The great English writer, Blair, in one of his essays has a sentence that reads thus: “If in springtime there be no buds, in summer there will be no beauty, and in autumn there will be no fruit. If youth is barren of improvement, manhood will be contemptible, and old age will be miserable.”

How unfortunate are those who have no opportunity for education and mental culture, and how reprehensible those who have opportunity for education, who could walk the paths of science, roam the wide field of literature, enjoy the story and songs of human history, and yet refuse, or fail to improve their opportunity and seek out of the best of the literature of the past that which will enlarge their capacities for usefulness and happiness, enabling them to make the most generous contribution to the advancement of human happiness, civilization and progress of mankind.

I cannot lay too much emphasis upon the importance of religious education. The young mind is hungry for information, hence the many questions of the little folk about our feet and knees. They want to know; the young mind is retentive; even in our old age, we find what we learned as children, remains permanently with us. Then, how important the fundamental truths of Christianity, like beautiful filling, be woven into the warp of the education of the young, so that, from their childhood, they have a consciousness of the Divine Being, his presence, his providential care, his guiding wisdom and compassionate love. Into the early life, and throughout the mental training of children and young people, there should be so deeply ingrafted a profound reverence for God, and a belief in his revealed truth, that it will grow into their beings and produce the fruits of righteousness and good citizenship. Men and women who fear God and keep his commandments can safely guide the affairs of Church and State, which will always mean the sacredness of the home, the guarded liberties of the people, and the safe and constant development of our American civilization.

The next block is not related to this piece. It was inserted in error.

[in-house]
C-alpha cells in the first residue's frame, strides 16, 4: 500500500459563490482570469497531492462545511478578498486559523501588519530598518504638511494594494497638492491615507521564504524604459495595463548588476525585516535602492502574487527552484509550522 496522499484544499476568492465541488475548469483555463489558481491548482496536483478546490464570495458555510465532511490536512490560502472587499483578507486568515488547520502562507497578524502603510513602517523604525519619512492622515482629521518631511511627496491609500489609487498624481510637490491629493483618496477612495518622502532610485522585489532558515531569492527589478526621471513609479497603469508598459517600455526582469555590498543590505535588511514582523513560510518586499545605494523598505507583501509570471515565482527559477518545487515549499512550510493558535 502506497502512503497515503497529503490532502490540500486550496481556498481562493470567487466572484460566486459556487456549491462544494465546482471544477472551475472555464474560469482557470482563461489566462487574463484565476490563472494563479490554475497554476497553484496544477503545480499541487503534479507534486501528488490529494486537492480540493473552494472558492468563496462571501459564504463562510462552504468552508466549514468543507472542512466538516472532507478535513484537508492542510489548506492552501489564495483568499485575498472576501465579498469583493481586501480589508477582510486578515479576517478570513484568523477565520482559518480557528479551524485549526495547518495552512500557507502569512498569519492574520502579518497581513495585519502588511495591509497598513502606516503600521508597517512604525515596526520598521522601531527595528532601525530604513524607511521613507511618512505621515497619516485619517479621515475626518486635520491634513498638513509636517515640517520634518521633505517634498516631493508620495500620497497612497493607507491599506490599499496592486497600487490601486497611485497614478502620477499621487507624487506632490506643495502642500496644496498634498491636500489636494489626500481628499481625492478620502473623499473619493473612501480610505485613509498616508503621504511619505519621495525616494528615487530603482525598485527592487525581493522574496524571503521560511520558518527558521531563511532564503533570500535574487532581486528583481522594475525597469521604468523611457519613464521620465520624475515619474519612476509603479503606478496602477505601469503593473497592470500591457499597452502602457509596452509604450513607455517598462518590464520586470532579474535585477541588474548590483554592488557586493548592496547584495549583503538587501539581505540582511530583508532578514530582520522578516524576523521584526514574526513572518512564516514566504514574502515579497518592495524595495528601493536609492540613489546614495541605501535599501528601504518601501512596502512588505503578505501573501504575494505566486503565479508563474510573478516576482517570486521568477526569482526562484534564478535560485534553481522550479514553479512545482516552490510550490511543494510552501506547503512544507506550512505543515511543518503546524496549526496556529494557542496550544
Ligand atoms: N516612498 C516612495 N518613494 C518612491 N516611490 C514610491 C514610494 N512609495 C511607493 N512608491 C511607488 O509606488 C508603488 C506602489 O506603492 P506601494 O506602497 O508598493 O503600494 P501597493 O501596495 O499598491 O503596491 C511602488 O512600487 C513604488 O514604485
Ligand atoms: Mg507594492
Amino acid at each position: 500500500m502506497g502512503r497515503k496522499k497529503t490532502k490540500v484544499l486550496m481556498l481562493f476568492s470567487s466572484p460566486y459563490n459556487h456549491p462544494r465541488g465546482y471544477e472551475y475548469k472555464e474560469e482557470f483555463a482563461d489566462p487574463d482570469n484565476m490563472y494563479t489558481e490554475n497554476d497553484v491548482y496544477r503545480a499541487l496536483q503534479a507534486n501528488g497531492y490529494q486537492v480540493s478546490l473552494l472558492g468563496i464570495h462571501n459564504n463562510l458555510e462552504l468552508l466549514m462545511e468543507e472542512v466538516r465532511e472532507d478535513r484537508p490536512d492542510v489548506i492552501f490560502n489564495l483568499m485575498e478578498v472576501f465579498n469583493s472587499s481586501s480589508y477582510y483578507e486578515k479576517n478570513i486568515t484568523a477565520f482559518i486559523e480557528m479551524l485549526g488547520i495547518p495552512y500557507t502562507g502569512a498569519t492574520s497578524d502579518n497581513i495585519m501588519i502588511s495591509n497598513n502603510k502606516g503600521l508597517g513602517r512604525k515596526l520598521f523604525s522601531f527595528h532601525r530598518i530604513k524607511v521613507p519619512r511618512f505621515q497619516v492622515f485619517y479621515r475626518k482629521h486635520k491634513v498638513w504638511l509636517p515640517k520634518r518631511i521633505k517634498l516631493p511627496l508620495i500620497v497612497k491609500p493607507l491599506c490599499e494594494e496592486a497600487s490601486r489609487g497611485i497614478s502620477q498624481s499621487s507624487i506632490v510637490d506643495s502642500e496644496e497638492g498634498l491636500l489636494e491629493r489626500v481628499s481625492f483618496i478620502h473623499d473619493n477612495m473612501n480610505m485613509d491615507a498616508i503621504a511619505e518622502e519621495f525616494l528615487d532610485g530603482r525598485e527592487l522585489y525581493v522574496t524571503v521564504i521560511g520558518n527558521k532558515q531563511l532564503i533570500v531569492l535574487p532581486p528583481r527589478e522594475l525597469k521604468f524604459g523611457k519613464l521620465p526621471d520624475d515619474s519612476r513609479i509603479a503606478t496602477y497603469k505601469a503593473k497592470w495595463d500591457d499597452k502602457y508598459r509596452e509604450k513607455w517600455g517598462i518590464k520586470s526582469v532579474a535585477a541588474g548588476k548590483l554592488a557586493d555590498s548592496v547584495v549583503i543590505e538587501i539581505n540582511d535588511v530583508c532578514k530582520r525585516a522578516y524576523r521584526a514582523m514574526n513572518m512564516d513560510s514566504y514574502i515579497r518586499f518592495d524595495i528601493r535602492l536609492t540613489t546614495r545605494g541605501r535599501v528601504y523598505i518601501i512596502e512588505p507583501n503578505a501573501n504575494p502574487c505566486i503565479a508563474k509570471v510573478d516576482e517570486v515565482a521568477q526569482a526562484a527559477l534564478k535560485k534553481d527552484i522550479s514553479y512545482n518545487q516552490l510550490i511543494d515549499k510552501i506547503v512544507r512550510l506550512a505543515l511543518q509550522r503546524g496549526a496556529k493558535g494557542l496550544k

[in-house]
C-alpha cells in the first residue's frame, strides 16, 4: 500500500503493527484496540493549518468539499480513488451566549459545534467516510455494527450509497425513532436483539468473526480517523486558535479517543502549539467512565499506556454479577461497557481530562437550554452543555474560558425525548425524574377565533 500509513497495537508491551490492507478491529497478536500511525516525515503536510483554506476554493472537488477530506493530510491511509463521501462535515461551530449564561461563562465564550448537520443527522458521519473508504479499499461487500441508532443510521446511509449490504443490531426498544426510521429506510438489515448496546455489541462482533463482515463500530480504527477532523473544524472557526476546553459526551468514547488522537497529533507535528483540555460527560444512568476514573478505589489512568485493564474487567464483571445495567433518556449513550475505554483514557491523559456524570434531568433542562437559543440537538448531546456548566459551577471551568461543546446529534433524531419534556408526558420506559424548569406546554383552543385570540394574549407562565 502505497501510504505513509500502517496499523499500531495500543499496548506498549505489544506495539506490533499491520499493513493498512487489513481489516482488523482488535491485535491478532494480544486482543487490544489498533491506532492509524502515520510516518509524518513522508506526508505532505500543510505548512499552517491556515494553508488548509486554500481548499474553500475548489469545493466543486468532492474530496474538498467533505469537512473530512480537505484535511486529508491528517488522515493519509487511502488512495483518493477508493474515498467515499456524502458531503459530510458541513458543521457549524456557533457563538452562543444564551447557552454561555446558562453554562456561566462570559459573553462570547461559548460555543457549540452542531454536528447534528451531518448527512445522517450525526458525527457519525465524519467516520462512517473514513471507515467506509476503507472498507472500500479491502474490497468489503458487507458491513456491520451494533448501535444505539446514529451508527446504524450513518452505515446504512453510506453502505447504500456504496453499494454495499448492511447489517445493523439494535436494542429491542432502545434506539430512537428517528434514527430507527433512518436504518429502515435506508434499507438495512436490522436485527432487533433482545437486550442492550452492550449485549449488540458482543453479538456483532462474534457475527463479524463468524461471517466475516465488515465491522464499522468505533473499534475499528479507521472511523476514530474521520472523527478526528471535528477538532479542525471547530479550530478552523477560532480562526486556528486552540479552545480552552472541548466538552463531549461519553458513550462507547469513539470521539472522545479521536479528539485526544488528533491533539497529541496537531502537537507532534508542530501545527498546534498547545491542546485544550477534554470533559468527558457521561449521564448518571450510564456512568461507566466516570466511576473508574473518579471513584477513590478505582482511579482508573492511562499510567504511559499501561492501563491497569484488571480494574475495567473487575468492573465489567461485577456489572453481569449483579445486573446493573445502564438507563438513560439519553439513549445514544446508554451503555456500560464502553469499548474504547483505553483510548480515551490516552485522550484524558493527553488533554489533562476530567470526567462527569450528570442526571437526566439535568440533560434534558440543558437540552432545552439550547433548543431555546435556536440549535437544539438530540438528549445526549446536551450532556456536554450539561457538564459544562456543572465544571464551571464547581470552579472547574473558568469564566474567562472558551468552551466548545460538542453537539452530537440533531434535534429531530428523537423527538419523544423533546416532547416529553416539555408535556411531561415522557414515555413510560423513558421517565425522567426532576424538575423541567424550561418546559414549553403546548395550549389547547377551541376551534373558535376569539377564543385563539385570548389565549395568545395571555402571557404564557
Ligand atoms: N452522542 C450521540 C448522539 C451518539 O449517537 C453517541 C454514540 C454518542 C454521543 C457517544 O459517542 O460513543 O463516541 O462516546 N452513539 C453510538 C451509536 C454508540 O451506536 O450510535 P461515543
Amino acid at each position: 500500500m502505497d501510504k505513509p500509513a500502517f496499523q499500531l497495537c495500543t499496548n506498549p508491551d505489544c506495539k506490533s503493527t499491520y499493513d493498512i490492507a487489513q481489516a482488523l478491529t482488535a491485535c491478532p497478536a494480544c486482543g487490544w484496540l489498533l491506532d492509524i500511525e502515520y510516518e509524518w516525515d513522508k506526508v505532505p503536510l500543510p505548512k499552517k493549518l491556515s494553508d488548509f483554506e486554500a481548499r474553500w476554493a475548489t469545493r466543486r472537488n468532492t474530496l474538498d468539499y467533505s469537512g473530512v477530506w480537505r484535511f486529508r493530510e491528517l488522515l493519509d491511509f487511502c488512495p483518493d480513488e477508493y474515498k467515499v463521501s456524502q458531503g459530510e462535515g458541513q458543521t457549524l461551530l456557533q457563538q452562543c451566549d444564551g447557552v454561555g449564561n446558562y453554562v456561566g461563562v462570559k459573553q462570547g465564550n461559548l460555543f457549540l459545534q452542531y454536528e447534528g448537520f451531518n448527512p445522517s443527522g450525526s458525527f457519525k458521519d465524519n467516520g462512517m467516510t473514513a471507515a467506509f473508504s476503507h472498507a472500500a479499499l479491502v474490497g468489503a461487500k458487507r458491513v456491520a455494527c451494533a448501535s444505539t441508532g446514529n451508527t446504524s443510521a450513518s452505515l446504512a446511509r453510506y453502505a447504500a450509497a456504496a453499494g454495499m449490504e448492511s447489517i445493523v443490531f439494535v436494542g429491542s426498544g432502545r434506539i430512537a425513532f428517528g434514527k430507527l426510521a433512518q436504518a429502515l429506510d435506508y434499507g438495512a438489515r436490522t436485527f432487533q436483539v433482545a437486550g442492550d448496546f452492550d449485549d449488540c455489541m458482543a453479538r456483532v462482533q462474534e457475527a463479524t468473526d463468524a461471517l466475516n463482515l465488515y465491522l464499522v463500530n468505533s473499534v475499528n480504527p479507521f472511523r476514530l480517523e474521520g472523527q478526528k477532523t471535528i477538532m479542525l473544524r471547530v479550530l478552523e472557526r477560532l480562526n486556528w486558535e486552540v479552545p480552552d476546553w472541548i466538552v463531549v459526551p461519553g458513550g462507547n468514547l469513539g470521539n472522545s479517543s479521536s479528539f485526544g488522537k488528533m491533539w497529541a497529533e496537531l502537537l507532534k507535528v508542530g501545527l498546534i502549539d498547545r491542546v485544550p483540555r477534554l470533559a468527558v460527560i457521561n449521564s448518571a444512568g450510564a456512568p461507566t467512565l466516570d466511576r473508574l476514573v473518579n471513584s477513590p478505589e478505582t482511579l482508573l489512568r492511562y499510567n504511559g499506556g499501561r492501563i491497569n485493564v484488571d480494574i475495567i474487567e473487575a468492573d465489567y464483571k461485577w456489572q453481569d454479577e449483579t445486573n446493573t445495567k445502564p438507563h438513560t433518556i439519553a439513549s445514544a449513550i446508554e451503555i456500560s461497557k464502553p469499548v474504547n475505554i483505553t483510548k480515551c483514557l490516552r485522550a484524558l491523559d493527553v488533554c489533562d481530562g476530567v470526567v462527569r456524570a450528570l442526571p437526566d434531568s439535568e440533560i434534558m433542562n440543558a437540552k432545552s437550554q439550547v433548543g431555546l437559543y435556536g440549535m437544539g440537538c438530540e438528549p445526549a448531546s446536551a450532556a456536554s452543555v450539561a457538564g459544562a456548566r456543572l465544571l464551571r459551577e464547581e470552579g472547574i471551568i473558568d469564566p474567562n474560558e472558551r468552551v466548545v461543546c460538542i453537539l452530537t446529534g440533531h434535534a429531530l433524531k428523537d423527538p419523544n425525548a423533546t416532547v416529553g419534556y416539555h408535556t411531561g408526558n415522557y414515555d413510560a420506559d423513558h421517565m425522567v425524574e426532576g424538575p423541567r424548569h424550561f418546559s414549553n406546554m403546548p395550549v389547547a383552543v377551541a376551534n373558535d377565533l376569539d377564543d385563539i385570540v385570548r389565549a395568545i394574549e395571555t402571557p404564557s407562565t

Unfortunately, much of our education today is not only without religious emphasis, but is decidedly anti-religious. It is a lamentable fact that many teachers in our common schools, colleges and universities are atheistic. The trend of their thought and teaching faces toward the “far country” of unbelief, and, worse still, immorality. It is most unfortunate, indeed, it is reprehensible, that the State should employ and pay infidels to lead the youth of the land into the wide wilderness of all of those false philosophies that deny the existence of God, the divine revelation from him as written in the Holy Scriptures, and our obligation of reverence and obedience to God, justice and helpfulness toward our fellow beings.

How fortunate those children who, in their home training, are so rooted and grounded in religious truth, that in after years it is impossible to tear them away from their spiritual moorings, destroy their faith, break down their Christian character and lead them into the “far country,” from which few prodigals return, and many finally starve about the swine-pens of their own lusts and sin.